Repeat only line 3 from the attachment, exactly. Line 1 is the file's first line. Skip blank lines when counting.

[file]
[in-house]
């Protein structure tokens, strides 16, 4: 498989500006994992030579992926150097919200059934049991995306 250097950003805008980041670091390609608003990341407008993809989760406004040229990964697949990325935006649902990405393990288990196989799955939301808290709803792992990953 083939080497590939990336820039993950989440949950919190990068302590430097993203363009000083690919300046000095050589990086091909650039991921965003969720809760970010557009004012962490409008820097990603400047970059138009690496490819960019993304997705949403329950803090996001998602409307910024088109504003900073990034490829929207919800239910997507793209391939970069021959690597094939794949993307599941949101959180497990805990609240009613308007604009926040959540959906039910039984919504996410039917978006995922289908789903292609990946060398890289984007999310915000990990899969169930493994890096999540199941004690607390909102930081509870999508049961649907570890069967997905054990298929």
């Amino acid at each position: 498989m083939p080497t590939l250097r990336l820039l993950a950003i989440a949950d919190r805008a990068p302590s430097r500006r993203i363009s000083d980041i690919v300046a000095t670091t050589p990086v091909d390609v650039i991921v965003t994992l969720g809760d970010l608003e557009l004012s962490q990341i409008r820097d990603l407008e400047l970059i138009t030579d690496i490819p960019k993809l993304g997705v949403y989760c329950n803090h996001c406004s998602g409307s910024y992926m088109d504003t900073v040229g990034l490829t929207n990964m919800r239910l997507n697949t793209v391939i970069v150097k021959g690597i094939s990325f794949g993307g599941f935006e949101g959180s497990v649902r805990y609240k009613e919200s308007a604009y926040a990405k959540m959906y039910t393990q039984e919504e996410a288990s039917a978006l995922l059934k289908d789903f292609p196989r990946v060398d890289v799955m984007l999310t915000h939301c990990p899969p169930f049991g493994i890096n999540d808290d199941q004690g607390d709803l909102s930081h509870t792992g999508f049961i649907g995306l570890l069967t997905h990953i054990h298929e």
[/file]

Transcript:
């Amino acid at each position: 498989m083939p080497t590939l250097r990336l820039l993950a950003i989440a949950d919190r805008a990068p302590s430097r500006r993203i363009s000083d980041i690919v300046a000095t670091t050589p990086v091909d390609v650039i991921v965003t994992l969720g809760d970010l608003e557009l004012s962490q990341i409008r820097d990603l407008e400047l970059i138009t030579d690496i490819p960019k993809l993304g997705v949403y989760c329950n803090h996001c406004s998602g409307s910024y992926m088109d504003t900073v040229g990034l490829t929207n990964m919800r239910l997507n697949t793209v391939i970069v150097k021959g690597i094939s990325f794949g993307g599941f935006e949101g959180s497990v649902r805990y609240k009613e919200s308007a604009y926040a990405k959540m959906y039910t393990q039984e919504e996410a288990s039917a978006l995922l059934k289908d789903f292609p196989r990946v060398d890289v799955m984007l999310t915000h939301c990990p899969p169930f049991g493994i890096n999540d808290d199941q004690g607390d709803l909102s930081h509870t792992g999508f049961i649907g995306l570890l069967t997905h990953i054990h298929e």